During the second period of the military reforms (1909-12, carried out under Minister of War V. A. Sukhomlinov) there was a centralizing of military administration. In 1908 the Main Directorate of the General Staff was included within the Ministry of War, with the subordination of the chief of the General Staff to the minister of war; in 1909 the Council of State Defense was abolished; the minister of war was designated president of the Supreme Certifying Commission; during the years 1909-10 the administration of the artillery, engineer corps, and military education departments was reorganized. Moreover, the inspectors general of these departments (as well as that of the infantry) were made subordinate to the minister of war. An important measure was the reorganization of the army; the field army was strengthened considerably at the expense of the abolition of reserve and garrison troops (15 percent of the army), which were less fit for battle; seven new infantry divisions were formed in addition to one rifle brigade; each infantry division was provided with an artillery brigade (48 guns) and each rifle brigade, with an artillery battalion (24 guns); corps and field heavy artillery were established; the engineer corps, railroad troops, and signal troops were strengthened. For field units a reserve corps, known as the concealed cadres, was established, which during a mobilization would develop into 35 reserve divisions. In 1910 the disposition of troops during peacetime was changed; at the expense of reducing the number of troops in the western military districts, there was an increase in the number of troops stationed in the central military districts. This measure allowed the introduction into European Russia of the territorial system of recruitment, with the establishment of special replacement areas (at corps, division, and regiment levels), which considerably facilitated mobilization and also served to support the struggle against revolutionary outbursts. In case of war the strategic front was transferred back to the Vil’no-Belostok-Brest line, and this brought about the abandonment of all the Wista and Narew fortresses (except for Novogeorgievsk and Osovets) and the reinforcement of the Neman Line (Grodno, Kovno, and Brest). In 1912 a new compulsory military service law was promulgated; it implemented certain curtailments of deferments because of family situation and increased deferments for education. The reserve contingent was divided into two classes so that the field army would be composed of younger troops and the reserves and service troops with older men. The army’s weaponry was improved (in 1909-10, 122-mm and 152-mm howitzers and 107-mm cannon were introduced), machine gun crews were established in regiments with eight guns per crew, corps aviation detachments were formed as well as radio stations; nevertheless, on the whole the Russian Army remained technologically weaker than its probable opponents (Germany and Austria-Hungary). The new regulations (including a field manual) and manuals that were introduced during the period 1909-12 considerably improved the training of troops at the company and regiment level, as well as that of individual soldiers and noncommissioned officers. The quality of officer training was also improved. In 1912 a new regulation concerning pensions was put into effect, and the financial situation of officers was improved; this facilitated the enlistment into military service of young men with high educational qualifications. In 1910 new programs were introduced for military colleges, and Junker colleges were converted into military colleges; a number of new military educational institutions (colleges and schools) were opened; salaries were increased for those who served beyond their required term. These military reforms increased the combat efficiency of the Russian Army; because of a lack of funds, however, a considerable part of which was unjustifiably allocated to strengthening the navy, many intended changes were not fully carried out, and some were not implemented at all (especially regarding the strengthening of the artillery). The military reforms did not eliminate many essential defects of the Russian Army (insufficient preparedness of higher command personnel, poor technical outfitting, etc.), which were a product of the general crisis taking place in bourgeois, landowning Russia.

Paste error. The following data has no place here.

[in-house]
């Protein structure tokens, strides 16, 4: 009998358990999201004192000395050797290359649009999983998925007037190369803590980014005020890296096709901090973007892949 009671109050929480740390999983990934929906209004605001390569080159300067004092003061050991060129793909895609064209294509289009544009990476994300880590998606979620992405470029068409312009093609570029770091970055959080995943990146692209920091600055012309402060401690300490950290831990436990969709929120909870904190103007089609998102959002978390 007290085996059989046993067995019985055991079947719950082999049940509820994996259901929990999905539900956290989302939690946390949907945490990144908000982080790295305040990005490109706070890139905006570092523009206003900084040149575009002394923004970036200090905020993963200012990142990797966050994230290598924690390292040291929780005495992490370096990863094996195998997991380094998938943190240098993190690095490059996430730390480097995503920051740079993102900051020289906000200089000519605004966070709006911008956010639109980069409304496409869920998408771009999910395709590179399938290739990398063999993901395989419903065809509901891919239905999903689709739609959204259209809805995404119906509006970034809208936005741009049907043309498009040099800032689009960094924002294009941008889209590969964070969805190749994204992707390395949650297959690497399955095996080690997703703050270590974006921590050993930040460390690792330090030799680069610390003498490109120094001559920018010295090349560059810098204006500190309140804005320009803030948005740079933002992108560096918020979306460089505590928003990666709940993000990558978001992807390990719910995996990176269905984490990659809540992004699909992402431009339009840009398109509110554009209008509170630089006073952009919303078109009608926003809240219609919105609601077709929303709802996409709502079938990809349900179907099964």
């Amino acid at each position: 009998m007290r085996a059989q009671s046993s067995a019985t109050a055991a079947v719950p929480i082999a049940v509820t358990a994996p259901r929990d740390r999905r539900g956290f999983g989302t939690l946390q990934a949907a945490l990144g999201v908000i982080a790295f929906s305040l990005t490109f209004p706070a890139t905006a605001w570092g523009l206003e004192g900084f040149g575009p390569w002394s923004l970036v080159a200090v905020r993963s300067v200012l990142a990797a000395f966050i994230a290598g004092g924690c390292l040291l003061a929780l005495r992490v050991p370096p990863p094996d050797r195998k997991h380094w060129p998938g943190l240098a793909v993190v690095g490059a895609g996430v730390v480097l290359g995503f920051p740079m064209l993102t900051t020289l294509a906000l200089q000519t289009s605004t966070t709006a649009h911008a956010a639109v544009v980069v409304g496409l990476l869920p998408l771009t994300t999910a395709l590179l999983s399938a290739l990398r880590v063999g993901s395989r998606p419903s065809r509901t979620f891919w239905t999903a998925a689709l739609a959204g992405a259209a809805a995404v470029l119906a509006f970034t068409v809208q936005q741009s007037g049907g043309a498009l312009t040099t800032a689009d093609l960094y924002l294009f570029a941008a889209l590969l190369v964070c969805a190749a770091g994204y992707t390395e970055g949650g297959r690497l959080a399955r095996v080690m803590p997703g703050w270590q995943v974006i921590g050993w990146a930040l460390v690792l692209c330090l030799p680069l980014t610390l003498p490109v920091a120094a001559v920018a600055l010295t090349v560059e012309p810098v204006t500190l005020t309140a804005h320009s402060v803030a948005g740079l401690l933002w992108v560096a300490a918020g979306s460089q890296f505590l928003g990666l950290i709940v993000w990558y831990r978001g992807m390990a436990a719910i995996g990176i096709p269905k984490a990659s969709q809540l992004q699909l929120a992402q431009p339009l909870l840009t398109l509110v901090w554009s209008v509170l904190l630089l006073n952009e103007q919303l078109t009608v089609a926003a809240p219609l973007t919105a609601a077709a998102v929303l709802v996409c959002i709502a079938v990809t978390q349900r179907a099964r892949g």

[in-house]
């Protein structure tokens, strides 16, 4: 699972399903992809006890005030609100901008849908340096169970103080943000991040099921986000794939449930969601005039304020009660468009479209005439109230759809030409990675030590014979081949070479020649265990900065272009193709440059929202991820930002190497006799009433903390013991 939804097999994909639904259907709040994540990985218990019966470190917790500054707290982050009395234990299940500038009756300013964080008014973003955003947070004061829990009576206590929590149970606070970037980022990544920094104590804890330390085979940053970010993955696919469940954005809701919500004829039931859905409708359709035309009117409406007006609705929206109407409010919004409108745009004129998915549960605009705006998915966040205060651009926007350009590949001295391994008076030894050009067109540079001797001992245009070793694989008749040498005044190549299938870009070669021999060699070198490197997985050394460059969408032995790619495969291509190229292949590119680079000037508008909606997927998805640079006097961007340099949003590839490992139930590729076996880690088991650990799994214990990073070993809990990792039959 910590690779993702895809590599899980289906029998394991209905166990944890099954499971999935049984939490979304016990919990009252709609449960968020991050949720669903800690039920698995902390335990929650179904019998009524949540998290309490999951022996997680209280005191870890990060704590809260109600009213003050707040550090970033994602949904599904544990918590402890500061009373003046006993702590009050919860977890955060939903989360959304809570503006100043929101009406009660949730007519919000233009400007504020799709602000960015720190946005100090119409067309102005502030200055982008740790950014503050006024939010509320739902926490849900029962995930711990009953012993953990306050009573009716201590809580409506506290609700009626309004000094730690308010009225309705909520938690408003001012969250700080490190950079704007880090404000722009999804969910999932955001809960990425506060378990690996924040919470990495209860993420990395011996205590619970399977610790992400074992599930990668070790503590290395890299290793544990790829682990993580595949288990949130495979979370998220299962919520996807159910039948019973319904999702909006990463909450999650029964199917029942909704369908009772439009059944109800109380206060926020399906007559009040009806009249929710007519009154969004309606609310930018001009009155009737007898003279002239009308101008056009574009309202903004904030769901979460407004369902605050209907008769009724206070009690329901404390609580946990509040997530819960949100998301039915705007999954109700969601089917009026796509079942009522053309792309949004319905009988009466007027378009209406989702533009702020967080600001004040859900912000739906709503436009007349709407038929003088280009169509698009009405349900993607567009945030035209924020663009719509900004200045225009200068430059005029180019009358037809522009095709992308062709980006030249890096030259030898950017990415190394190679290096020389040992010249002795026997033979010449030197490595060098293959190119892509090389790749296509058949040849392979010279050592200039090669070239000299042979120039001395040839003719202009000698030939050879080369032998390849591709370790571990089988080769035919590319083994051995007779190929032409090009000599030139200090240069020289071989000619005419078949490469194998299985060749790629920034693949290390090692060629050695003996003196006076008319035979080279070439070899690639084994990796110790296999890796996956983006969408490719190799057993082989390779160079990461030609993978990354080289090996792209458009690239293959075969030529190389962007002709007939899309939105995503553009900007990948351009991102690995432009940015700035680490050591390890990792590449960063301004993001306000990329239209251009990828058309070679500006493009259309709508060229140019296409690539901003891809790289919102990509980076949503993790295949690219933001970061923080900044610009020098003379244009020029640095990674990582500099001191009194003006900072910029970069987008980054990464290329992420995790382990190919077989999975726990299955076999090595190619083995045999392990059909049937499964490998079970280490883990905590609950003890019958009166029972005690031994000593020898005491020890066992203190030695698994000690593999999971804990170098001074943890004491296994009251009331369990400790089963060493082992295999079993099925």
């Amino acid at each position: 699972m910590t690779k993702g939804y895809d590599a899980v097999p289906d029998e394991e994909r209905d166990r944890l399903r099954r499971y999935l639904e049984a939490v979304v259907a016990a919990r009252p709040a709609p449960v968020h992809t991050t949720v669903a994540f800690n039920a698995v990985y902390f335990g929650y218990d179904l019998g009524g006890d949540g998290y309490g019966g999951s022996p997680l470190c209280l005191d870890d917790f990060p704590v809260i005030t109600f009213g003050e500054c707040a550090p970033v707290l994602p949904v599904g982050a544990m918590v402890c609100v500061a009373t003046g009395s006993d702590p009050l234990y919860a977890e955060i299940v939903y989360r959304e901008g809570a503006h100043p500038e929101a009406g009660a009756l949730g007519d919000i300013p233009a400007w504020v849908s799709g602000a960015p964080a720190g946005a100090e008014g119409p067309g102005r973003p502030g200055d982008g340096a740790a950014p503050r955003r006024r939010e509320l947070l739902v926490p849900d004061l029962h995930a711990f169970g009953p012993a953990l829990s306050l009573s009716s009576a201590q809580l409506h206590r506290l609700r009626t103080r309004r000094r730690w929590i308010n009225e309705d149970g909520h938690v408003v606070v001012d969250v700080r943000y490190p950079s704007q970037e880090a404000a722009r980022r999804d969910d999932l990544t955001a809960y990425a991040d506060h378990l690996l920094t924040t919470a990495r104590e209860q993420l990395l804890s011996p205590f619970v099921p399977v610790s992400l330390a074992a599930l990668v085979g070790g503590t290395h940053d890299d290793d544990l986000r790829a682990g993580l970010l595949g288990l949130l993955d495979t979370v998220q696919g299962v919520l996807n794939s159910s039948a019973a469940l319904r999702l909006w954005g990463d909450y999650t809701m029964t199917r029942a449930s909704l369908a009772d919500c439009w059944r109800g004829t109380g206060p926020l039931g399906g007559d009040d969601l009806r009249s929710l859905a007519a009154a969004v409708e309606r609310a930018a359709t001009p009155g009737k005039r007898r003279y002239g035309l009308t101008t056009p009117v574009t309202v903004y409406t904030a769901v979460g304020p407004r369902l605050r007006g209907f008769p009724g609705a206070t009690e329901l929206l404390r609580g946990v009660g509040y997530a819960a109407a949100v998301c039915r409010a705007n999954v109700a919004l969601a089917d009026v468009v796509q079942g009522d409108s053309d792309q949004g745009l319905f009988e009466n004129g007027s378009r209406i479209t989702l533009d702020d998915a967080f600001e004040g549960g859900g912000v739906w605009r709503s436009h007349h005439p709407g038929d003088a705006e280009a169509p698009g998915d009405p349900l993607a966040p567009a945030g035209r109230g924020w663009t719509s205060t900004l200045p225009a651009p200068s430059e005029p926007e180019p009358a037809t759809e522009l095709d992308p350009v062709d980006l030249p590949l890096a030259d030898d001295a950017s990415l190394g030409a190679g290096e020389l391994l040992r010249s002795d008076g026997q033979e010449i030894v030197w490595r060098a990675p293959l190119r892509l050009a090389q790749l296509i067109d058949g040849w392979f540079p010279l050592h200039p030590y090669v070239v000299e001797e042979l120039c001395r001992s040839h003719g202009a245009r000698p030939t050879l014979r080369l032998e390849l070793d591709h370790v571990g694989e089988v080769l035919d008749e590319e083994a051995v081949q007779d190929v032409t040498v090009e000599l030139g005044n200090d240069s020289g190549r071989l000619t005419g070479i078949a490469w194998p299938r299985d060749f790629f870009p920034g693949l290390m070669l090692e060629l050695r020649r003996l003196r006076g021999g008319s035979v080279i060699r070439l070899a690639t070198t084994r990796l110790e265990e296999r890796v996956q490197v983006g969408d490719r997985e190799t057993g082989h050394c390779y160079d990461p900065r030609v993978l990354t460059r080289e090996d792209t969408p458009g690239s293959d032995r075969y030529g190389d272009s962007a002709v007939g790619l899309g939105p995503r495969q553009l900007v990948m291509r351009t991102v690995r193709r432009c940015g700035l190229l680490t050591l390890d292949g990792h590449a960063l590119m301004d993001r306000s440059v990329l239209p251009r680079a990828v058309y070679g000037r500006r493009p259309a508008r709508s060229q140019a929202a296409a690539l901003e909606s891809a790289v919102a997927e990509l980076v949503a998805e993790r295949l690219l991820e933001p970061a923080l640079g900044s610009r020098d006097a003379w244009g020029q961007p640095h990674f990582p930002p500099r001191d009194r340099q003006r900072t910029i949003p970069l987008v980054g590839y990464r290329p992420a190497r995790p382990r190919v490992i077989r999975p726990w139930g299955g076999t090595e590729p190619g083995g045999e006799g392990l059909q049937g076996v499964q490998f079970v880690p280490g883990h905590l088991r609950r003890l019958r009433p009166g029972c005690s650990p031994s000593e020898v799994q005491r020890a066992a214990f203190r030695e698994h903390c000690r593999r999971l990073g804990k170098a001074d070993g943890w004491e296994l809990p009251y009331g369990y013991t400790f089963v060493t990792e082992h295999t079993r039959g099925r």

Zaionchkovskii, A. M. Podgotovka Rossii k imperialisticheskoi voine. Moscow, 1926.
Voennaia reforma: Sb. st. St. Petersburg, 1906.
Sukhomlinov, V. A. Vospominaniia. Moscow-Leningrad, 1926.
Ustav o voinskoi povinnosti. Compiled by P. S. Tsypkin. St. Petersburg, 1915.